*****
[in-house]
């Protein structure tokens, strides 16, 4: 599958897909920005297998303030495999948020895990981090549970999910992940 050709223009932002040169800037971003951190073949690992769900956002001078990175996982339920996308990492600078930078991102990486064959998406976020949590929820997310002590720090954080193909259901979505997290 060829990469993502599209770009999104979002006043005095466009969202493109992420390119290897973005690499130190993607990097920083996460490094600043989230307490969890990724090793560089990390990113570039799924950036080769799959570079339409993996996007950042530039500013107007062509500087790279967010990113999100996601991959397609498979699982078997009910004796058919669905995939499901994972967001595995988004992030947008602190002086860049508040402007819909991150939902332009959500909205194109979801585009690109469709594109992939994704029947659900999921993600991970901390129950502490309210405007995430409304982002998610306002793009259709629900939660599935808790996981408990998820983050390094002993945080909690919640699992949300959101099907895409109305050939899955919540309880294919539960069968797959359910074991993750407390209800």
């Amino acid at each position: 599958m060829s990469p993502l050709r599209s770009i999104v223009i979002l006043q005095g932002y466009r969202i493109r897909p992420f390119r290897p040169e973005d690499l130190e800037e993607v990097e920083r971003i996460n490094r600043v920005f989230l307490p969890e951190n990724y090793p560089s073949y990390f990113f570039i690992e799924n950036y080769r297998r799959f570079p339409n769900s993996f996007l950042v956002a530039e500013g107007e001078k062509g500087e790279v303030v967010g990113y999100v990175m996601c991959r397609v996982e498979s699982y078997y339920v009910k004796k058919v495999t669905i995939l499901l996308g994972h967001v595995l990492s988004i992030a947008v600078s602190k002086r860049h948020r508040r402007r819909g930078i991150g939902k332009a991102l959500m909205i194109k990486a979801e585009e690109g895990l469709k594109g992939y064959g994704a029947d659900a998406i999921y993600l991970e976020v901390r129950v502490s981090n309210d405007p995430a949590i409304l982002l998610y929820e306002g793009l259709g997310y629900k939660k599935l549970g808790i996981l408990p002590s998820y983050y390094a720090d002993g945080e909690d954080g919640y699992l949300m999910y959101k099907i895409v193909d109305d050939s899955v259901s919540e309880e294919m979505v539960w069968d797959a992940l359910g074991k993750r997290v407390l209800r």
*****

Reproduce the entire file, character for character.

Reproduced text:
[in-house]
């Protein structure tokens, strides 16, 4: 599958897909920005297998303030495999948020895990981090549970999910992940 050709223009932002040169800037971003951190073949690992769900956002001078990175996982339920996308990492600078930078991102990486064959998406976020949590929820997310002590720090954080193909259901979505997290 060829990469993502599209770009999104979002006043005095466009969202493109992420390119290897973005690499130190993607990097920083996460490094600043989230307490969890990724090793560089990390990113570039799924950036080769799959570079339409993996996007950042530039500013107007062509500087790279967010990113999100996601991959397609498979699982078997009910004796058919669905995939499901994972967001595995988004992030947008602190002086860049508040402007819909991150939902332009959500909205194109979801585009690109469709594109992939994704029947659900999921993600991970901390129950502490309210405007995430409304982002998610306002793009259709629900939660599935808790996981408990998820983050390094002993945080909690919640699992949300959101099907895409109305050939899955919540309880294919539960069968797959359910074991993750407390209800």
């Amino acid at each position: 599958m060829s990469p993502l050709r599209s770009i999104v223009i979002l006043q005095g932002y466009r969202i493109r897909p992420f390119r290897p040169e973005d690499l130190e800037e993607v990097e920083r971003i996460n490094r600043v920005f989230l307490p969890e951190n990724y090793p560089s073949y990390f990113f570039i690992e799924n950036y080769r297998r799959f570079p339409n769900s993996f996007l950042v956002a530039e500013g107007e001078k062509g500087e790279v303030v967010g990113y999100v990175m996601c991959r397609v996982e498979s699982y078997y339920v009910k004796k058919v495999t669905i995939l499901l996308g994972h967001v595995l990492s988004i992030a947008v600078s602190k002086r860049h948020r508040r402007r819909g930078i991150g939902k332009a991102l959500m909205i194109k990486a979801e585009e690109g895990l469709k594109g992939y064959g994704a029947d659900a998406i999921y993600l991970e976020v901390r129950v502490s981090n309210d405007p995430a949590i409304l982002l998610y929820e306002g793009l259709g997310y629900k939660k599935l549970g808790i996981l408990p002590s998820y983050y390094a720090d002993g945080e909690d954080g919640y699992l949300m999910y959101k099907i895409v193909d109305d050939s899955v259901s919540e309880e294919m979505v539960w069968d797959a992940l359910g074991k993750r997290v407390l209800r």